8.3 Data RecordingRecord force-deflection curves for
each test specimen using a transducer, deflectometer, or dial
gage to measure the mid-span deflection.
NOTE 4The use of crosshead or actuator displacement for the beam
mid-span deflection produces inaccurate results; the direct measurement
of the deflection of the mid-span of the beam must be made by a suitable
instrument.

9. Validation
9.1 Values for stiffness properties shall not be calculated at
any applied force level above or beyond the point of initial
specimen failure, or above a point where the specimen exhibits
obvious non-linear deflection response due to excessive local

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D7250/D7250M 16

(a) 3-Point Loading (C393/C393M Standard Configuration)

(b) 4-Point Loading (D7249/D7249MLong Beam Flexure Standard Configuration)

(c) 4-Point Loading (C393/C393M and D7249/D7249M Non-Standard Configuration)

FIG. 1 Loading Configurations

or overall deflection. Retests shall be performed for any


specimen on which values are not calculated.
10. Calculation

shear rigidity for cases where the facing modulus values are not
known are given in 10.1 10.2. Calculation procedures for
transverse shear rigidity and core shear modulus for cases
where the facing modulus is known are given in 10.3.

10.1 General Instructions, Unknown Facing Modulus


Calculation procedures for flexural stiffness and transverse

NOTE 5The equations in this section assume linear force-deflection


response for both the facing and core materials. If the force-deflection

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D7250/D7250M 16
response is non-linear, the extraction of non-linear flexural and shear
stiffnesses is significantly more complicated and is beyond the scope of
this standard practice.

10.1.1 Criteria for Force-Deflection LinearityFor purposes of validating the force-displacement linearity
assumption, determine the maximum offset from a linear
force-displacement curve over the range of applied forces to be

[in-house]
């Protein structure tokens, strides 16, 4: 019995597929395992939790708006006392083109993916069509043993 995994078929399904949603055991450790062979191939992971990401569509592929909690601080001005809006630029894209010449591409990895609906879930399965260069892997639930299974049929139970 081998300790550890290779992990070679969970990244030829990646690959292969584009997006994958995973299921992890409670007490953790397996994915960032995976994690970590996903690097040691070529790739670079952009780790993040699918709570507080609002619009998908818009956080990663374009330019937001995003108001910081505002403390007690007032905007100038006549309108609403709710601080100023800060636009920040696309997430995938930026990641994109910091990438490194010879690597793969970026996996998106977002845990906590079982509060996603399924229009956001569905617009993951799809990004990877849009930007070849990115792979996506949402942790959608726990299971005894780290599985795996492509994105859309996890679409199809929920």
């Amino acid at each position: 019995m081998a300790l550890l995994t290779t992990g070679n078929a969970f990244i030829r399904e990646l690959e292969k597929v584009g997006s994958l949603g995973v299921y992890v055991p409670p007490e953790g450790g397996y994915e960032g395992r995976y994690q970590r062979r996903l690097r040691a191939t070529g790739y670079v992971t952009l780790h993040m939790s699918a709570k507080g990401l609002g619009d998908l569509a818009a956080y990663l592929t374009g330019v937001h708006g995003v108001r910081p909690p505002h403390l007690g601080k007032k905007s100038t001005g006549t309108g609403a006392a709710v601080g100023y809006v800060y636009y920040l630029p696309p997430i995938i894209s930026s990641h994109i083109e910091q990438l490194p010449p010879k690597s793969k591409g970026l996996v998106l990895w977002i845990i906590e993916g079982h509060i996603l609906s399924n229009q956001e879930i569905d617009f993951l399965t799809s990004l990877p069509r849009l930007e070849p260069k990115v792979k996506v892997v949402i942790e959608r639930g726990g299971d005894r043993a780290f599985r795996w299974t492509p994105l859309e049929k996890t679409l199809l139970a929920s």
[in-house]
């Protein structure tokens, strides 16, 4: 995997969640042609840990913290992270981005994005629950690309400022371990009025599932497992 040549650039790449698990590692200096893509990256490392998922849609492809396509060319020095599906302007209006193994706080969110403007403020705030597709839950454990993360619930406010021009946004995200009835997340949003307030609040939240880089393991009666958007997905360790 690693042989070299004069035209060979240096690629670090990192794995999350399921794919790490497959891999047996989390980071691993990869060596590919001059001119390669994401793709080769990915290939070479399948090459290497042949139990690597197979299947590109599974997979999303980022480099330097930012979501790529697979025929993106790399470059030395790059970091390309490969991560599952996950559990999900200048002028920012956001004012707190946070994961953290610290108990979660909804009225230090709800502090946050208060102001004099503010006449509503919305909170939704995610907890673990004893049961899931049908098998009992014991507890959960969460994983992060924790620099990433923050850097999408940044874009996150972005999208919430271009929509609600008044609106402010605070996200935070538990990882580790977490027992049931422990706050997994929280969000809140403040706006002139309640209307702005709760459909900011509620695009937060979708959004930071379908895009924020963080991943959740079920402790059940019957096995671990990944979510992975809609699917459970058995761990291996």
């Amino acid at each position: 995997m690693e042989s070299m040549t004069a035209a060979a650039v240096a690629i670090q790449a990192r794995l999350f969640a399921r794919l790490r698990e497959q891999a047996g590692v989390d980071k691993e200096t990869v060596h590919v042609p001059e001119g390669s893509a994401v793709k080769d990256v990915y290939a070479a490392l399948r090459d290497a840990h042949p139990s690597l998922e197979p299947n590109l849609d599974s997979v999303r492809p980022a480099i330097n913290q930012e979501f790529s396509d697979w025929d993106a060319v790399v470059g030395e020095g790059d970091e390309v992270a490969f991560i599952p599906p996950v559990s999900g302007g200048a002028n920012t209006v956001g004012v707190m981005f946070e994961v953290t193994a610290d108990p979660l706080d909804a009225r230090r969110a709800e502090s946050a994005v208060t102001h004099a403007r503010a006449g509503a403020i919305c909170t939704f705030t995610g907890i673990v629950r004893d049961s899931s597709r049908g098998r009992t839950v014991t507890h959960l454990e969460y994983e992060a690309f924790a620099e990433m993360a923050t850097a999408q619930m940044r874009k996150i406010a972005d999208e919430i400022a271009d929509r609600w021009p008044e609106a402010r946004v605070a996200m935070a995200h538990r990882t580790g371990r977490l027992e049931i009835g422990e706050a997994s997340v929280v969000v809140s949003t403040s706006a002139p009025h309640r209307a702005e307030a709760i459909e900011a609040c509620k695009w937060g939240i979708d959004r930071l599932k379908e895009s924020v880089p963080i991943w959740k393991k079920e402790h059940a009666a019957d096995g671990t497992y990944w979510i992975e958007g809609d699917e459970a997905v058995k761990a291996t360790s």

used to calculate the stiffnesses. Determine the offset from
linearity using the method shown in Fig. 2. The maximum
offset shall be less than 10 % for the linearity assumption to be
valid.
10.1.2 Results from Tests Using Two Loading Configurations on the Same Test SpecimenFor each specimen, calculate
the flexural stiffness, shear rigidity and core shear modulus
using the equations in 10.2 for a series of applied forces up to
the lowest maximum applied force of the two loading configurations. Values should be calculated for a minimum of ten (10)
force levels evenly spaced over the force range. Calculate the
average value and statistics of the flexural stiffness, shear
rigidity and core shear modulus using the values calculated at
each force level for each specimen replicate. The result is a set
of stiffness values as a function of force level. If the sandwich
response is linear, then calculate an overall average flexural
stiffness, shear rigidity and core shear modulus using the
values from all force levels. Report all of the individual and
average calculated stiffness values.
10.1.3 Results from Tests Using Three or More Loading
Configurations on the Same Test SpecimenFor each specimen calculate the flexural stiffness, shear rigidity and core
shear modulus using the equations in 10.2 for each pair of
loading configurations for a series of applied forces up to the
lowest maximum applied force of the loading configurations.
Values should be calculated for a minimum of ten (10) force

levels evenly spaced over the force range. Next, calculate the
average value of flexural stiffness, shear rigidity and core shear
modulus for each force level for each specimen. Then calculate
the average values of the flexural stiffness, shear rigidity and
core shear modulus using the values calculated at each force
level for each specimen replicate. The result is a set of stiffness
values as a function of force level. If the sandwich response is
linear, then calculate an overall average flexural stiffness, shear
rigidity and core shear modulus using the values from all force
levels. Report all of the individual and average calculated
stiffness values.
10.1.4 Results from Tests Using Two Loading Configurations on Different Test SpecimensIn some cases it may not be
possible or desired to conduct tests using two or more loading
conditions on the same specimen. In this case, a continuous
force-displacement curve must be calculated for each loading
configuration so that displacement values for the two specimens can be determined at the same force value. To calculate
the continuous force-displacement curve, perform a linear
regression analysis on the force-displacement data for each
loading condition for each specimen using a linear function in
displacement for the regression analysis. If the linear curve
gives a poor fit to the data, the regression and stiffness
calculations should only be performed over the linear range of
the force-deflection curve. Once the force-displacement curves
are calculated for each loading condition, use the curves and